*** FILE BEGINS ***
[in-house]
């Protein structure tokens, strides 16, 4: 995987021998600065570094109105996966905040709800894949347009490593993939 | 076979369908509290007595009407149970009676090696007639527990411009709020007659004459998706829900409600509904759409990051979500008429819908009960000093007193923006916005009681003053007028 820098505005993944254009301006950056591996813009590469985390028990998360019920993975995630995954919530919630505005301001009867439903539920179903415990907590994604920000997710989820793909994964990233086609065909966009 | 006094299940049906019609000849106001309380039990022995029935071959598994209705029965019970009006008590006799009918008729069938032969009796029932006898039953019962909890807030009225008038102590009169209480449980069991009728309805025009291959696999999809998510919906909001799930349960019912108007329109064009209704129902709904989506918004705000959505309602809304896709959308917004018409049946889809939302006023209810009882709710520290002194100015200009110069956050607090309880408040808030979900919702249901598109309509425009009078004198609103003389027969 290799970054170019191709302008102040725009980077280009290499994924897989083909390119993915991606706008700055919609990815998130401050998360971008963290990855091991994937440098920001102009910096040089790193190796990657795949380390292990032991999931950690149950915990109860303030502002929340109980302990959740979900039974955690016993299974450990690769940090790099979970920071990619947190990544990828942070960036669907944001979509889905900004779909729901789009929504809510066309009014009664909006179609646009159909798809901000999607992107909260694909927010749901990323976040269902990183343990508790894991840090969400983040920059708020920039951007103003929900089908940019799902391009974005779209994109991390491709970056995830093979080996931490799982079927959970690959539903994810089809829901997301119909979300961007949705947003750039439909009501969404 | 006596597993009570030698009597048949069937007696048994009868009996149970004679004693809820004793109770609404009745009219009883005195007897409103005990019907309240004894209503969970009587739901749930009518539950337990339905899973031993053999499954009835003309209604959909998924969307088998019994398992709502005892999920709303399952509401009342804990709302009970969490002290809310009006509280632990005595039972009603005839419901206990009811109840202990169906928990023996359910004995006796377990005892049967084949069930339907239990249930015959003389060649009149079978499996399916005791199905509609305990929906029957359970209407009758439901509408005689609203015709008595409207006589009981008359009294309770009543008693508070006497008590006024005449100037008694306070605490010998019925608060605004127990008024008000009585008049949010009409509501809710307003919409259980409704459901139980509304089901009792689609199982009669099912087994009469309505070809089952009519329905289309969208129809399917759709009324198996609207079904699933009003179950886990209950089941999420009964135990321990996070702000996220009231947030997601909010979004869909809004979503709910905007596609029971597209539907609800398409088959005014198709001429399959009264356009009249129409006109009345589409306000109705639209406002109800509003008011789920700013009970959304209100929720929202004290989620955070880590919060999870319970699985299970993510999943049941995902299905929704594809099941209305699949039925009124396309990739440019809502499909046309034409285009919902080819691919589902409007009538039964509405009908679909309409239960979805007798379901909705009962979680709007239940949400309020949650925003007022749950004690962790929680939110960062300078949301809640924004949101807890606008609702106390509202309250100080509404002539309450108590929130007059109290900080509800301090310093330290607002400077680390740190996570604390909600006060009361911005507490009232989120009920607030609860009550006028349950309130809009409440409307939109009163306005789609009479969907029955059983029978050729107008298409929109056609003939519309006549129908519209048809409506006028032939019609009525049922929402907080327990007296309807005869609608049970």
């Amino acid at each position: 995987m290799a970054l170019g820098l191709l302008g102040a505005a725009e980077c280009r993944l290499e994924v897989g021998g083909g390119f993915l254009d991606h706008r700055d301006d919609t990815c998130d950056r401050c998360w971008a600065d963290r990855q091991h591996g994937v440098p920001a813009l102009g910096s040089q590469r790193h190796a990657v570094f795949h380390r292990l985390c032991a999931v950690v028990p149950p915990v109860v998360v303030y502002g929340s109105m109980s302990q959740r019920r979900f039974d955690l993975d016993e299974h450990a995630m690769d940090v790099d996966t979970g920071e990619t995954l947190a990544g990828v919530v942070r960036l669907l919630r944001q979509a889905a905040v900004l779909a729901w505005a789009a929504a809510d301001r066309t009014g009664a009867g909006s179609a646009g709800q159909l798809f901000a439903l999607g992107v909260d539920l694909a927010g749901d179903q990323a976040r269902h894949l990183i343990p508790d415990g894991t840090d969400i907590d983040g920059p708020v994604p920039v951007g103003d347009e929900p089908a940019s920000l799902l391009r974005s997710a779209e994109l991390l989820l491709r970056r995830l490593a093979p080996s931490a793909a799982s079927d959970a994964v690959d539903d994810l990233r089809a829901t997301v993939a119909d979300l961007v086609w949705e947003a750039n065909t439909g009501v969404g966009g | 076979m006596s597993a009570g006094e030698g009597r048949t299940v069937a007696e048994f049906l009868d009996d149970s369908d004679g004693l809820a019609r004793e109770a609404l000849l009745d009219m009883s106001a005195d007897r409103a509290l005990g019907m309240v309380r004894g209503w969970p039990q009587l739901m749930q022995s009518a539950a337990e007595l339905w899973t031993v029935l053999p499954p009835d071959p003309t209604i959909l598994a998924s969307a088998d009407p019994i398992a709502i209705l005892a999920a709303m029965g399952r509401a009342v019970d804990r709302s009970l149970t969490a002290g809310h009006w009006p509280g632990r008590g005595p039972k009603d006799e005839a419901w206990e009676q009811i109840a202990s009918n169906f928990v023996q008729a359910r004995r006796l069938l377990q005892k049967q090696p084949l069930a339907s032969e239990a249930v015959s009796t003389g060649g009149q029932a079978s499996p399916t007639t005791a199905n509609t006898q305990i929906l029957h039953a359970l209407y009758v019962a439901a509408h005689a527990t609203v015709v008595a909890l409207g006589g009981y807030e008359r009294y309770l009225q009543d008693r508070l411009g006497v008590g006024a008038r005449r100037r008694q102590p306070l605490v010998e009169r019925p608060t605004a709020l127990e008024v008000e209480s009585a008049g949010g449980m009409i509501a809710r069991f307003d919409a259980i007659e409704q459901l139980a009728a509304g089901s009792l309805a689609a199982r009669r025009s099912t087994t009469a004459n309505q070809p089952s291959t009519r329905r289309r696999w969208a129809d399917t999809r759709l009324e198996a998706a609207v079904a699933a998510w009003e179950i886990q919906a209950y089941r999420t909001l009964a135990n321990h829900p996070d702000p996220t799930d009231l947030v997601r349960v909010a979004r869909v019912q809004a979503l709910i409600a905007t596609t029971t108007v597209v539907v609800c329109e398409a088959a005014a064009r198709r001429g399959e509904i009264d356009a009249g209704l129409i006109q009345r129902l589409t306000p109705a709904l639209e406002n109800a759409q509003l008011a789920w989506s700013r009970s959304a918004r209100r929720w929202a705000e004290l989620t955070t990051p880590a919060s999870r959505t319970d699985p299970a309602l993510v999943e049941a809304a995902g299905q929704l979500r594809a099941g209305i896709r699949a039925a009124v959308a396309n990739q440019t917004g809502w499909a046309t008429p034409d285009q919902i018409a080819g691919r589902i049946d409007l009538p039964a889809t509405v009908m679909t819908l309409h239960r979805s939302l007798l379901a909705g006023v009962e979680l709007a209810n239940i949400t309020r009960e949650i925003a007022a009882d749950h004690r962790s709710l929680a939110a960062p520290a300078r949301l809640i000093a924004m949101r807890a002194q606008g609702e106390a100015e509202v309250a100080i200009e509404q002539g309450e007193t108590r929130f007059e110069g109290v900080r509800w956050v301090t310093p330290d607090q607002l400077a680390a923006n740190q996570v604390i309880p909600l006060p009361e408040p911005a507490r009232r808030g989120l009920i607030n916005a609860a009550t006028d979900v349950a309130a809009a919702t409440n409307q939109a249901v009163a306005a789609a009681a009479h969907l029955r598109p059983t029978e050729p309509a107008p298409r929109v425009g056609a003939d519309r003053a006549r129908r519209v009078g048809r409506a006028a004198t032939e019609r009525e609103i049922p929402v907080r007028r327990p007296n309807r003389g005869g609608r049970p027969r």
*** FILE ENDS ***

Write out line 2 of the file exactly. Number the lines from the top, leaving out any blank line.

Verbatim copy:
């Protein structure tokens, strides 16, 4: 995987021998600065570094109105996966905040709800894949347009490593993939 | 076979369908509290007595009407149970009676090696007639527990411009709020007659004459998706829900409600509904759409990051979500008429819908009960000093007193923006916005009681003053007028 820098505005993944254009301006950056591996813009590469985390028990998360019920993975995630995954919530919630505005301001009867439903539920179903415990907590994604920000997710989820793909994964990233086609065909966009 | 006094299940049906019609000849106001309380039990022995029935071959598994209705029965019970009006008590006799009918008729069938032969009796029932006898039953019962909890807030009225008038102590009169209480449980069991009728309805025009291959696999999809998510919906909001799930349960019912108007329109064009209704129902709904989506918004705000959505309602809304896709959308917004018409049946889809939302006023209810009882709710520290002194100015200009110069956050607090309880408040808030979900919702249901598109309509425009009078004198609103003389027969 290799970054170019191709302008102040725009980077280009290499994924897989083909390119993915991606706008700055919609990815998130401050998360971008963290990855091991994937440098920001102009910096040089790193190796990657795949380390292990032991999931950690149950915990109860303030502002929340109980302990959740979900039974955690016993299974450990690769940090790099979970920071990619947190990544990828942070960036669907944001979509889905900004779909729901789009929504809510066309009014009664909006179609646009159909798809901000999607992107909260694909927010749901990323976040269902990183343990508790894991840090969400983040920059708020920039951007103003929900089908940019799902391009974005779209994109991390491709970056995830093979080996931490799982079927959970690959539903994810089809829901997301119909979300961007949705947003750039439909009501969404 | 006596597993009570030698009597048949069937007696048994009868009996149970004679004693809820004793109770609404009745009219009883005195007897409103005990019907309240004894209503969970009587739901749930009518539950337990339905899973031993053999499954009835003309209604959909998924969307088998019994398992709502005892999920709303399952509401009342804990709302009970969490002290809310009006509280632990005595039972009603005839419901206990009811109840202990169906928990023996359910004995006796377990005892049967084949069930339907239990249930015959003389060649009149079978499996399916005791199905509609305990929906029957359970209407009758439901509408005689609203015709008595409207006589009981008359009294309770009543008693508070006497008590006024005449100037008694306070605490010998019925608060605004127990008024008000009585008049949010009409509501809710307003919409259980409704459901139980509304089901009792689609199982009669099912087994009469309505070809089952009519329905289309969208129809399917759709009324198996609207079904699933009003179950886990209950089941999420009964135990321990996070702000996220009231947030997601909010979004869909809004979503709910905007596609029971597209539907609800398409088959005014198709001429399959009264356009009249129409006109009345589409306000109705639209406002109800509003008011789920700013009970959304209100929720929202004290989620955070880590919060999870319970699985299970993510999943049941995902299905929704594809099941209305699949039925009124396309990739440019809502499909046309034409285009919902080819691919589902409007009538039964509405009908679909309409239960979805007798379901909705009962979680709007239940949400309020949650925003007022749950004690962790929680939110960062300078949301809640924004949101807890606008609702106390509202309250100080509404002539309450108590929130007059109290900080509800301090310093330290607002400077680390740190996570604390909600006060009361911005507490009232989120009920607030609860009550006028349950309130809009409440409307939109009163306005789609009479969907029955059983029978050729107008298409929109056609003939519309006549129908519209048809409506006028032939019609009525049922929402907080327990007296309807005869609608049970």